* Natural Bridge Wildlife Ranch in New Braunfels
* Allen's for boots

I crossed things off as chances popped up and time came available, sometimes in the spur of the moment and sometimes planned in advance.  See if you can match the photo to the activity.









Saturday, June 14, 2014

Reasons To Wear Sunglasses, or The Things I Will Miss

After my admittedly scathing previous post, I wanted to come back and list some positives about Austin.  They are largely intangible, of course, because each person develops their own life and community that has to outweigh the tangible facts of life, like morale-crushing traffic and heat.

Longhorn Aquatics

I think this group was a cornerstone of my life here long before I realized just how much it meant to me.  It is the closest I will ever get to "swimming in college" and the only team atmosphere I have been in since college, and the only really emotionally/socially-engaged team atmosphere since high school.  Again, as before and always, getting up early and suffering with a group of people (and then sometimes gathering for breakfast after) coalesces those people unlike nearly anything else.  I'm sure the Marines would disagree, but the little smile on Whitney's face before she unleashes a particularly fearsome set rivals the sick enjoyment shown by any drill sergeant.     

Harvard Club of Austin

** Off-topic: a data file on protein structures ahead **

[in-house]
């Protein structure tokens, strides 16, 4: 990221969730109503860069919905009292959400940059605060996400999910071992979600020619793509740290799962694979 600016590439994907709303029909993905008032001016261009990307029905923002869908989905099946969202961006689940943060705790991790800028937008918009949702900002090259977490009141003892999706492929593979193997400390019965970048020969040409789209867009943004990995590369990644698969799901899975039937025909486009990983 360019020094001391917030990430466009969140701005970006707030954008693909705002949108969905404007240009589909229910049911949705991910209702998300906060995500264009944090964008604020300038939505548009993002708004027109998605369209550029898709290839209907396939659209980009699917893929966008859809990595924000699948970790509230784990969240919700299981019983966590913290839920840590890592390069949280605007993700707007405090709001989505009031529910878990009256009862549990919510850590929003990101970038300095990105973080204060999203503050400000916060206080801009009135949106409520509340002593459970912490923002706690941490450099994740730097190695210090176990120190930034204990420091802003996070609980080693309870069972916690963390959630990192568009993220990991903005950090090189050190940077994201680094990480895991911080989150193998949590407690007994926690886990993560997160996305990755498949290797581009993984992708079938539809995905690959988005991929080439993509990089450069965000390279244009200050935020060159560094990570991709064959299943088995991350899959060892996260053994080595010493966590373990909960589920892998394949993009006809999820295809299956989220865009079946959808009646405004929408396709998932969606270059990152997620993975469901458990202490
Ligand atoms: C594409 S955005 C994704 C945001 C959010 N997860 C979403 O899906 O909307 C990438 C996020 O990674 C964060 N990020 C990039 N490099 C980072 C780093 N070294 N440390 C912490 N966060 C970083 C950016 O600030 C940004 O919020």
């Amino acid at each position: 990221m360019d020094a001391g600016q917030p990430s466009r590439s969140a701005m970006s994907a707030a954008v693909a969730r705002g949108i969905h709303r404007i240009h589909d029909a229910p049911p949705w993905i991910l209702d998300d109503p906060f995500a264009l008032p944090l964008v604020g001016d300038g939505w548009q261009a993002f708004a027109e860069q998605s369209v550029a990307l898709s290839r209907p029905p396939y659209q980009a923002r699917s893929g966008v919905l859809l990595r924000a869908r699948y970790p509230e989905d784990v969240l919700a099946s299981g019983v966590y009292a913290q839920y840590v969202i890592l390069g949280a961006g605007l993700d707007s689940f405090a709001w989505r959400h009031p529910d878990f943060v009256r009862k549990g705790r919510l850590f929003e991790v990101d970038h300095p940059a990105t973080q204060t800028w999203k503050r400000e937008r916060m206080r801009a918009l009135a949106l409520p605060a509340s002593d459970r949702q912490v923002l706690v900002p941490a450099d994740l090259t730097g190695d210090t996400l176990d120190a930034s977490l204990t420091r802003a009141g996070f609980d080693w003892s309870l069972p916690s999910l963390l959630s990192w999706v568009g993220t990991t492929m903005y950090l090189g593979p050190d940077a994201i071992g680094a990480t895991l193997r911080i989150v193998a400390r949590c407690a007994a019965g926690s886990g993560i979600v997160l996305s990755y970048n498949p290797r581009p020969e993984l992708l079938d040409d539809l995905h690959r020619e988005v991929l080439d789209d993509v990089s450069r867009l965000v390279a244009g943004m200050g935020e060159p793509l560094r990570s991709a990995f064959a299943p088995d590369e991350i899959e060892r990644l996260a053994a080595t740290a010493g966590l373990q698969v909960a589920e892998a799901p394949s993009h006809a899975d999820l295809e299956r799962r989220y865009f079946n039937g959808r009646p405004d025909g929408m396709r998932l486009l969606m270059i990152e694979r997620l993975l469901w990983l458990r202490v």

In October 2011 nine people stood up in a meeting room full of people and collectively said they would be responsible for rebuilding the Club from the ashes of dormancy.  I stood because I realized that the farther in time I got away from Harvard, the more connected I wanted to feel to it.  At first I was the person who filled the gaps, connecting with grads fresh from Cambridge and wielding my Costco card with aplomb.  Eventually I got to take notes and spend money.  I joke that one of the reasons I have to leave Austin is because I am next in line to be President, except that no one on the Board laughs when I make that joke.

The Texan(s)

I'm offering this as a group, but there is really just one.  I met hunters-who-are-vegan, good-ol'-boys-who-set-the-standard-in-their-field-of-engineering, men-who-wear-suits-and-drive-dualies and more 'Horns than I can count, and they all helped ease the stereotypes of "Texas" most people from "The Northern 49" hold.  Yet only one of them really helped define my time here, and unfortunately it was closer to the end than to the beginning, for both of us actually.  Still, you can be from Texas no matter where you live and sometimes an end can be a beginning.